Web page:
Raising Chickens in Your Backyard – Locally Raised?

Have you heard the latest news out of Papillion, NE? In the heart of the Midwest Papillion’s city council has voted down 6-2 that residents aren’t allowed to raise chickens in there backyard! Can you believe that? In the middle of the heartland local governments are dictating what people can and cannot raise on their land. It’s almost like the land isn’t ours. Hmmm. 

Luckily, I don’t live in Papillion, and am not under these same regulations. Recently, I’ve become really good friends with one of my neighbors who owns a small acreage about 2 blocks from my house. My kids love going to visit the “farm”, which has goats, cows, a horse, a swing set  and most importantly chickens. “Daddy, can we go feed the chickens!!” <– I hear about 5 times a day.




Part of me thinks I love going over there more than my children, which is probably because I was raised on a farm. Needless to say my boys are getting a little taste of the farm in our backyard, and having fun at the same time.

Bad news for the old chickens

About two weeks ago I noticed that when we went to visit, there was only two chickens left, and feathers everywhere in the pen. I asked the farmer where all the chickens went and he said the coons got into the pen. :( I asked, “So are you planning on buying more chickens?” Farmer: “Yep, I’ve got a guy looking at local sales for me.” Charlie: “Would you mind
if I went in on that with you, and split the costs of the chickens?” Farmer:  “Sure!” And that was the start of me and my family raising chickens for eggs.

Raising Chickens in Suburban Areas

Raising chickens in suburban Omaha is a treat. It gives my boys a taste of the farm, but yet we still like 15 minutes from downtown Omaha. My neighbor has been awesome in allowing me and my family to raise chickens on his farm, and I’ve worked a lot to clean up the chicken coop pens, and improve the outdoor netting of the chicken area. Either way, we are both improving each other circumstances in much the same way that people offered up services or bartered during the Great Depression.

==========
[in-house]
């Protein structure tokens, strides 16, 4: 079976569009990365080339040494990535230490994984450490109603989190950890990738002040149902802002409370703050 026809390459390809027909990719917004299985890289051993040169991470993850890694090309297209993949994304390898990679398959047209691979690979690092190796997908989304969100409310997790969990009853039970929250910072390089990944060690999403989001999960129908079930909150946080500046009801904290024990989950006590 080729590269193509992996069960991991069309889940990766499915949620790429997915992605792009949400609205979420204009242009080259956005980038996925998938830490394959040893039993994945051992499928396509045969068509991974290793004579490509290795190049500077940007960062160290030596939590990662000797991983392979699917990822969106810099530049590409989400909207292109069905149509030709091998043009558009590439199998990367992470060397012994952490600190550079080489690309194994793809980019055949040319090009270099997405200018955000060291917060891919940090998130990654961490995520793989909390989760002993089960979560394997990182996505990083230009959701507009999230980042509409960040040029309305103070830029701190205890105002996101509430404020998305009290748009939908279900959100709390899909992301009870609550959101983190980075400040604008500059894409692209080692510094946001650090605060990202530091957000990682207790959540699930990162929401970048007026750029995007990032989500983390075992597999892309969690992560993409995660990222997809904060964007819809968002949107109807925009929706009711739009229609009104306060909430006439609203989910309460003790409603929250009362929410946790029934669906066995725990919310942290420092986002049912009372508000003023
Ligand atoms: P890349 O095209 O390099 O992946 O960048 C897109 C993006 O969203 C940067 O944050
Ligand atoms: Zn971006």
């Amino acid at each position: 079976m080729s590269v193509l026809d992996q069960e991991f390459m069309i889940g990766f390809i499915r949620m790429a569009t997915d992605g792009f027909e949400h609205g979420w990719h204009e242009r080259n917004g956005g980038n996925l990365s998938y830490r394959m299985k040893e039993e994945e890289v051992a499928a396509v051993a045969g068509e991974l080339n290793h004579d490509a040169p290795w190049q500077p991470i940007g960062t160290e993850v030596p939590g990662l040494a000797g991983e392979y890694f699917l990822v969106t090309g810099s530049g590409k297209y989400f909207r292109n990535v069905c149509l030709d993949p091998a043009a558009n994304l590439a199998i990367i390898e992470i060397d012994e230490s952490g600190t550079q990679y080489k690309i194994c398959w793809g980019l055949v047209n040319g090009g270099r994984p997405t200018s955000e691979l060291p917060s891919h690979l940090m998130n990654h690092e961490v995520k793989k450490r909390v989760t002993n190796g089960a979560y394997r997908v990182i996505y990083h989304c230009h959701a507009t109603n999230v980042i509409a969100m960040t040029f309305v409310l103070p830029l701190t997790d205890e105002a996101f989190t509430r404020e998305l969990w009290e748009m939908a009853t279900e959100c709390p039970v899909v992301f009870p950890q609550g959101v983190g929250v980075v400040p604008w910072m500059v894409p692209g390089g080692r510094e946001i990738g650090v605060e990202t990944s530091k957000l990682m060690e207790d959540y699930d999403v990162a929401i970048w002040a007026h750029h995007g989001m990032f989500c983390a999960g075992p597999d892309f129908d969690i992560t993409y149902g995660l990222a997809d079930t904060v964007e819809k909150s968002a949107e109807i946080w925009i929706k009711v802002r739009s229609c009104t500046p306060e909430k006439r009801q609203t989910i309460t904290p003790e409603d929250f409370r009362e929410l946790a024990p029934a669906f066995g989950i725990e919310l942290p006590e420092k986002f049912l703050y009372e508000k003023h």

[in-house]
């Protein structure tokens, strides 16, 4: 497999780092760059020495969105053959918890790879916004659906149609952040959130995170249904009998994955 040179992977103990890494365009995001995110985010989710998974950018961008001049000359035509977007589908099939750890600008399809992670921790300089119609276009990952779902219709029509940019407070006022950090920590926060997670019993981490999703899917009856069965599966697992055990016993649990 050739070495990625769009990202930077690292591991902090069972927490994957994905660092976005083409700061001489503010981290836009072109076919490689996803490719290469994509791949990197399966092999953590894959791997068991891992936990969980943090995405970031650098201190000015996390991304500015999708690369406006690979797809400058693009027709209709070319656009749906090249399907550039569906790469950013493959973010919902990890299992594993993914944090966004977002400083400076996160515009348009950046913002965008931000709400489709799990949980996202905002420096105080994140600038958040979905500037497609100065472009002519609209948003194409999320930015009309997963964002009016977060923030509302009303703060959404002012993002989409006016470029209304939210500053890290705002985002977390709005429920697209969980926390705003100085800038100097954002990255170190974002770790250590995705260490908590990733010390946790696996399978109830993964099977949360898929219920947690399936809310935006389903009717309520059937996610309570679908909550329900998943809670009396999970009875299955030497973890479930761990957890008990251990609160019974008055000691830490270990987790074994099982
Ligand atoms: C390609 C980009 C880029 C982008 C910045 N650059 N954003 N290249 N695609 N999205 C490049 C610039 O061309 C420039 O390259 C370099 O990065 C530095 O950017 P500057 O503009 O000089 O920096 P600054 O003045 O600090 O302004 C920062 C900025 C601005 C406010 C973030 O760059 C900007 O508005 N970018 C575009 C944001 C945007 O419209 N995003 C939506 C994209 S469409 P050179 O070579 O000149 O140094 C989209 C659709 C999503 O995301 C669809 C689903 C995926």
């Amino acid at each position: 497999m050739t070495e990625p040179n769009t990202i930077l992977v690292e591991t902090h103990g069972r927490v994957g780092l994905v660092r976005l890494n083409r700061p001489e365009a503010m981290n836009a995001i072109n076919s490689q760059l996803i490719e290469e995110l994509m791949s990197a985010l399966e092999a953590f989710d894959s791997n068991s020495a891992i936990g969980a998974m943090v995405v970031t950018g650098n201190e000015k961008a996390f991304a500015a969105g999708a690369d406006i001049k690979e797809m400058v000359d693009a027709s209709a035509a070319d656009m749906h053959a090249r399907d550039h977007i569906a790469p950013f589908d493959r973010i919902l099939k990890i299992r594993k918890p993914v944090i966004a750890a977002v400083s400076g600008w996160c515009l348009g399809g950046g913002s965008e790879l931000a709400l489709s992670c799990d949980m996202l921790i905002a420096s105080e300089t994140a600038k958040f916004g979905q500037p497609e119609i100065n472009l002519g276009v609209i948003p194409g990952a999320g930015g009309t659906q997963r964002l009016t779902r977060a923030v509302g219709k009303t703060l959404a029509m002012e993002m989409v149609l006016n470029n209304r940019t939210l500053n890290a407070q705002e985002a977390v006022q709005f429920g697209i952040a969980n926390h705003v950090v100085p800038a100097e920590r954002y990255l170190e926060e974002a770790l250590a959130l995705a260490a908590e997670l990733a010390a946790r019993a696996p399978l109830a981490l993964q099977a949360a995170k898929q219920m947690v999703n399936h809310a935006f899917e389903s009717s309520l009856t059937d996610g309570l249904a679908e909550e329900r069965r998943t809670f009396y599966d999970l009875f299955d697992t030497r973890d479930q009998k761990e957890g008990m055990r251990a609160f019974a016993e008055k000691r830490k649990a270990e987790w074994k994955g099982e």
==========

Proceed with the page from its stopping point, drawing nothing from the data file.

Tips for raising your own chickens

As my sons’ and I have started raising chickens here are a few tips for getting started:

  1. Have fun – if you break a few eggs during “transporting” then don’t sweat it. Chickens will always produce more! :)
  2. Nesting area – make sure you have a good nested area for the chickens to lay their eggs. Chickens like are area with matted hay, and somewhat enclosed area (feels like home to them).
  3. Feed – we use a mixture of ground up corn, and protein pellets to feed the chickens. Chickens are also good at eating kitchen scraps, and especially old vegtables.
  4. Water – ensure that refill your water daily and clean out the pan/watering jug.
  5. Coverage from predators – have plenty of protection for the chickens so that no predators get in. This could be anything from coyote, cat, badger, or raccoon. If you don’t have a covered fenced in  area, then consider putting your chickens in the coop every night.
Overall, my son’s and I have really enjoyed raising our own chickens and gathering eggs on a daily basis. In a way, it is teaching them where their food comes from and how they can have a hand in locally raising their own food. With our family raising our own chickens now it make me think of the following video from the video series, Portlandia. Have you seen it? Hilarious series that takes place in Portland Oregon, and gives you a little glimpse of how serious the hippies are in Portland of buying organic. Check out this short clip!

Do you raise chickens? What are some tips you have or use? Would love to hear from some of our readers. We may be offering this “raising chickens” as a series, so let us know your interest.

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2 comments

  1. Patti says:

    We’ve thought many times of raising chickens … we even have a barn and a fenced in area! But I hesitate at the time commitment. We like to travel two or three times a year and what would we do with the chickens? I also cringe at the thought of trudging out to the chicken coop every morning in the winter.

    Your arrangement of raising your chickens in cooperation with the neighbor farmer sounds ideal. The fresh eggs sound even better!

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